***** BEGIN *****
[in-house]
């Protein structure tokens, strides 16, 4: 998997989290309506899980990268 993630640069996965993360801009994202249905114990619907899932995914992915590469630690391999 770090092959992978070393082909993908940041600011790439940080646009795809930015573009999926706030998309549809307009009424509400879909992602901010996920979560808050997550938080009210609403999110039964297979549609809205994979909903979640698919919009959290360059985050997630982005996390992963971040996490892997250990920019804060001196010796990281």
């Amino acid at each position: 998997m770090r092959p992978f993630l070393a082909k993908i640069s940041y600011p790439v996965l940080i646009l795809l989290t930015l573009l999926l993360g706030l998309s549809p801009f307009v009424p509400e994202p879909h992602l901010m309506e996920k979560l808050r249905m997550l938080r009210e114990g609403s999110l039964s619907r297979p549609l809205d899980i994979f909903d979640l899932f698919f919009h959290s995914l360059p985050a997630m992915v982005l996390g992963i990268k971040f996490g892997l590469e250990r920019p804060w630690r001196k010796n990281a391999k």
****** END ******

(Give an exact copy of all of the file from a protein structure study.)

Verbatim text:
[in-house]
């Protein structure tokens, strides 16, 4: 998997989290309506899980990268 993630640069996965993360801009994202249905114990619907899932995914992915590469630690391999 770090092959992978070393082909993908940041600011790439940080646009795809930015573009999926706030998309549809307009009424509400879909992602901010996920979560808050997550938080009210609403999110039964297979549609809205994979909903979640698919919009959290360059985050997630982005996390992963971040996490892997250990920019804060001196010796990281």
């Amino acid at each position: 998997m770090r092959p992978f993630l070393a082909k993908i640069s940041y600011p790439v996965l940080i646009l795809l989290t930015l573009l999926l993360g706030l998309s549809p801009f307009v009424p509400e994202p879909h992602l901010m309506e996920k979560l808050r249905m997550l938080r009210e114990g609403s999110l039964s619907r297979p549609l809205d899980i994979f909903d979640l899932f698919f919009h959290s995914l360059p985050a997630m992915v982005l996390g992963i990268k971040f996490g892997l590469e250990r920019p804060w630690r001196k010796n990281a391999k």